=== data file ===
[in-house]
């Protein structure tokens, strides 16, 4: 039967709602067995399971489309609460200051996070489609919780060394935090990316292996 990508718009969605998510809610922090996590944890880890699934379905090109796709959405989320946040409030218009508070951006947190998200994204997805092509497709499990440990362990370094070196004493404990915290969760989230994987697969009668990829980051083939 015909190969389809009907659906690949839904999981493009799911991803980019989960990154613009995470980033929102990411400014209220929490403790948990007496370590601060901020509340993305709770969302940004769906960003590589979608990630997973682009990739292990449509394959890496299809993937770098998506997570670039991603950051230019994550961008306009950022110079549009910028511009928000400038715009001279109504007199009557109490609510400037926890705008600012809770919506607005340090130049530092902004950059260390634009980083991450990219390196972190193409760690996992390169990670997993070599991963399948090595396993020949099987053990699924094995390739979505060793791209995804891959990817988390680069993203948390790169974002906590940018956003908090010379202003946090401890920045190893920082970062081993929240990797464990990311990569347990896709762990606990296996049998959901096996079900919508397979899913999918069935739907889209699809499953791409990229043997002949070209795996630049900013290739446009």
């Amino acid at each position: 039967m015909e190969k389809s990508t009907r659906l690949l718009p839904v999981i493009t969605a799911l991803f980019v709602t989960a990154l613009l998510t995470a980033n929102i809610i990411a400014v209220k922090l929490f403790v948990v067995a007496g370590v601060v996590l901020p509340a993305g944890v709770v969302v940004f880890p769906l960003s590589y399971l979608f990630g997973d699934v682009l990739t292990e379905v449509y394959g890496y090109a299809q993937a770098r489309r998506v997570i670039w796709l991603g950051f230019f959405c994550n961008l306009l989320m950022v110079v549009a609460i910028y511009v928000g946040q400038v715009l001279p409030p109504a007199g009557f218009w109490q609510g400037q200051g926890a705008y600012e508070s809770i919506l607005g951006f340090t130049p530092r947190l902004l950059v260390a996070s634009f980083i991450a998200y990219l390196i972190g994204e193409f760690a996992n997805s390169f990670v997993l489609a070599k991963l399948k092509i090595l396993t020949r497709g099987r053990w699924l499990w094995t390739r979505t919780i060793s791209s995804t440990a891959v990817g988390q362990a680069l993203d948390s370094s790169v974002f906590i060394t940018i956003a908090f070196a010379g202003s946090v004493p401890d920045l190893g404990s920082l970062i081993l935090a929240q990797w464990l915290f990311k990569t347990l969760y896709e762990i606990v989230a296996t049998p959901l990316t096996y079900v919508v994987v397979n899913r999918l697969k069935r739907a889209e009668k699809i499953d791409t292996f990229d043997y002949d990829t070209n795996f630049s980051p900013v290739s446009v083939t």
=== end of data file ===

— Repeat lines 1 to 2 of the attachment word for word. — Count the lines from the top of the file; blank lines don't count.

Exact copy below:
[in-house]
């Protein structure tokens, strides 16, 4: 039967709602067995399971489309609460200051996070489609919780060394935090990316292996 990508718009969605998510809610922090996590944890880890699934379905090109796709959405989320946040409030218009508070951006947190998200994204997805092509497709499990440990362990370094070196004493404990915290969760989230994987697969009668990829980051083939 015909190969389809009907659906690949839904999981493009799911991803980019989960990154613009995470980033929102990411400014209220929490403790948990007496370590601060901020509340993305709770969302940004769906960003590589979608990630997973682009990739292990449509394959890496299809993937770098998506997570670039991603950051230019994550961008306009950022110079549009910028511009928000400038715009001279109504007199009557109490609510400037926890705008600012809770919506607005340090130049530092902004950059260390634009980083991450990219390196972190193409760690996992390169990670997993070599991963399948090595396993020949099987053990699924094995390739979505060793791209995804891959990817988390680069993203948390790169974002906590940018956003908090010379202003946090401890920045190893920082970062081993929240990797464990990311990569347990896709762990606990296996049998959901096996079900919508397979899913999918069935739907889209699809499953791409990229043997002949070209795996630049900013290739446009």